Donald Trump Isn’t the First President to Get an Invitation to North Korea
No sitting U.S. president has agreed to sit down and talk with a North Korean leader until Donald Trump assumed office. The prospect of a historic summit offered plenty of opportunities but ultimately caused cold feet on both sides. Washington and Pyongyang have gotten stuck in a decades-long standoff over the nuclear arsenal that North Korea has acquired. And many are skeptical that Kim Jong Un would give up that arsenal, which he “sees as the guarantor of his dynastic rule,” according to CNN.
So perhaps unsurprisingly, Trump changed his mind and decided not to visit North Korea after all. But interestingly enough, Donald Trump isn’t the first president to get an invitation to North Korea — even if he would have been the first to accept.
Bill Clinton got close to visiting North Korea
CNN reports that before Donald Trump, Bill Clinton may be the president who got the closest to visiting North Korea. Clinton considered traveling to Pyongyang to conclude a missile deal in 2000. Instead, he sent then-Secretary of State Madeleine Albright on a “reconnaissance mission” to meet Kim Jong Il.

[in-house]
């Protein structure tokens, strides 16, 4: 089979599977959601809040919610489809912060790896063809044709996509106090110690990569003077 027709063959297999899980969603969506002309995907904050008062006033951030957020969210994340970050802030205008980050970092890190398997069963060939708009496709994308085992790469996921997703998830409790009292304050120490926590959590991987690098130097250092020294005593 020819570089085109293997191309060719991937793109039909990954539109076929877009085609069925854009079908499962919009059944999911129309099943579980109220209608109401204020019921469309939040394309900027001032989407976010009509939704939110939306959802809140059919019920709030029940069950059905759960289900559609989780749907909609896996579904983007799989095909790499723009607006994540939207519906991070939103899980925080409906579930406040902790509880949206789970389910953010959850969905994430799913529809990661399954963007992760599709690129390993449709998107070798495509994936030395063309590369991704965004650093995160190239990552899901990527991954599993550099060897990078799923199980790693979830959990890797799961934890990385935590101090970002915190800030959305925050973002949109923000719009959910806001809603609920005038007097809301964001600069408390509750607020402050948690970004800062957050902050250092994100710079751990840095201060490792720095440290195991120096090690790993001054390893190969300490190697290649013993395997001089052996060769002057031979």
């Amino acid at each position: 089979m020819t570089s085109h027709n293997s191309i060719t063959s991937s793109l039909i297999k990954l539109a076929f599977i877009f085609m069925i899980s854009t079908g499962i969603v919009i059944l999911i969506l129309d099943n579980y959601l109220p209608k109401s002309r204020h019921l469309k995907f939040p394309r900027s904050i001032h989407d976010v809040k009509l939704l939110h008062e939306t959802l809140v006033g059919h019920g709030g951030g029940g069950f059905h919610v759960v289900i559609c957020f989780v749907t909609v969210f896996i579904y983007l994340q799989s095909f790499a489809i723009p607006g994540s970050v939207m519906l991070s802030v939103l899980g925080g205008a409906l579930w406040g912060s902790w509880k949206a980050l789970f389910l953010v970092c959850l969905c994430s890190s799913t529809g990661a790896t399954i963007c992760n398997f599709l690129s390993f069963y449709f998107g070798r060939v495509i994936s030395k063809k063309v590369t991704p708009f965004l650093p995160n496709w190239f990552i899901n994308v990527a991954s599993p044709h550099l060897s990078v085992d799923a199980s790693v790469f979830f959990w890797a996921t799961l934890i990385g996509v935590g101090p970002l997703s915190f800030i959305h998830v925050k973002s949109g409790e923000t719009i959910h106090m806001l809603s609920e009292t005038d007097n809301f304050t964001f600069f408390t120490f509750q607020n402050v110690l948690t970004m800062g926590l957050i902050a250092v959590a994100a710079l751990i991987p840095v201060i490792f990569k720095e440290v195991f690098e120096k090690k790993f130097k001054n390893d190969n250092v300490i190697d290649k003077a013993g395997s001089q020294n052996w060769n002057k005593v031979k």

As CNN puts it, negotiations after Albright’s visit made it clear that “North Korea and the U.S. were too far apart on the details of the missile pact to justify handing Kim the huge concession of a Clinton visit.” North Korea was willing to stop making and selling missiles, but it wouldn’t give up the missiles it had.
Next: This president talked with Pyongyang, but not directly.
George W. Bush engaged in talks with North Korea
According to CNN, the Bush administration, including “Defense Secretary Donald Rumsfeld and Vice President Dick Cheney, scotched efforts by Colin Powell’s State Department to follow up the Clinton diplomacy.” Then, the administration discovered that North Korea had a highly enriched uranium program (despite a Clinton administration deal to halt the plutonium program). That “sent relations back into the deep freeze.”
When George W. Bush later engaged with North Korea, he did so only as part of six-party talks with North Korea, South Korea, Japan, Russia, China, and the U.S. Diplomats chose that framework specifically to ensure that Pyongyang couldn’t achieve its goal of direct talks with the U.S.